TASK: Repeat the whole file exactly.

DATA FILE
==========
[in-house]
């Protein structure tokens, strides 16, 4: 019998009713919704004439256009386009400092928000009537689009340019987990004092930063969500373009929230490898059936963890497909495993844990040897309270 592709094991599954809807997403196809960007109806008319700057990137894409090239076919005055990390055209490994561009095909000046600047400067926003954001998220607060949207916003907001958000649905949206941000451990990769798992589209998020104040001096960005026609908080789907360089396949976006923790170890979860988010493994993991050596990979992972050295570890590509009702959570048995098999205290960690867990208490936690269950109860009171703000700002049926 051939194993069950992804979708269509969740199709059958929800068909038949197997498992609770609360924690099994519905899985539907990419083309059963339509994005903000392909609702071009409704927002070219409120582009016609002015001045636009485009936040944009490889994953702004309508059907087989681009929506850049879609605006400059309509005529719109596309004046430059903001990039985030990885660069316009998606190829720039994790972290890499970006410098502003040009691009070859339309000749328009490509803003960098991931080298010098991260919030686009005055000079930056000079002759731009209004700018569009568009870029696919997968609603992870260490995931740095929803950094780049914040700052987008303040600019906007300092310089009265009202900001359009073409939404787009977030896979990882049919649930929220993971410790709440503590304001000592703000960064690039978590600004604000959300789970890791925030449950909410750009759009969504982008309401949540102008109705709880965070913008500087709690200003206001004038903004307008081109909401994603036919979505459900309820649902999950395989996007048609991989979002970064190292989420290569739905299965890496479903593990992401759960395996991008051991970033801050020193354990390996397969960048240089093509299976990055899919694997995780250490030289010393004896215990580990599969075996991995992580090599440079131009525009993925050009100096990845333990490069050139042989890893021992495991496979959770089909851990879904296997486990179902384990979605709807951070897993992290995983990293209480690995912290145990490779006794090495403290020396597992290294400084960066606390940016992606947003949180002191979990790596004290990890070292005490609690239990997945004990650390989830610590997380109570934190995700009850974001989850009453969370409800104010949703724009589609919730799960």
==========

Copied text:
[in-house]
């Protein structure tokens, strides 16, 4: 019998009713919704004439256009386009400092928000009537689009340019987990004092930063969500373009929230490898059936963890497909495993844990040897309270 592709094991599954809807997403196809960007109806008319700057990137894409090239076919005055990390055209490994561009095909000046600047400067926003954001998220607060949207916003907001958000649905949206941000451990990769798992589209998020104040001096960005026609908080789907360089396949976006923790170890979860988010493994993991050596990979992972050295570890590509009702959570048995098999205290960690867990208490936690269950109860009171703000700002049926 051939194993069950992804979708269509969740199709059958929800068909038949197997498992609770609360924690099994519905899985539907990419083309059963339509994005903000392909609702071009409704927002070219409120582009016609002015001045636009485009936040944009490889994953702004309508059907087989681009929506850049879609605006400059309509005529719109596309004046430059903001990039985030990885660069316009998606190829720039994790972290890499970006410098502003040009691009070859339309000749328009490509803003960098991931080298010098991260919030686009005055000079930056000079002759731009209004700018569009568009870029696919997968609603992870260490995931740095929803950094780049914040700052987008303040600019906007300092310089009265009202900001359009073409939404787009977030896979990882049919649930929220993971410790709440503590304001000592703000960064690039978590600004604000959300789970890791925030449950909410750009759009969504982008309401949540102008109705709880965070913008500087709690200003206001004038903004307008081109909401994603036919979505459900309820649902999950395989996007048609991989979002970064190292989420290569739905299965890496479903593990992401759960395996991008051991970033801050020193354990390996397969960048240089093509299976990055899919694997995780250490030289010393004896215990580990599969075996991995992580090599440079131009525009993925050009100096990845333990490069050139042989890893021992495991496979959770089909851990879904296997486990179902384990979605709807951070897993992290995983990293209480690995912290145990490779006794090495403290020396597992290294400084960066606390940016992606947003949180002191979990790596004290990890070292005490609690239990997945004990650390989830610590997380109570934190995700009850974001989850009453969370409800104010949703724009589609919730799960």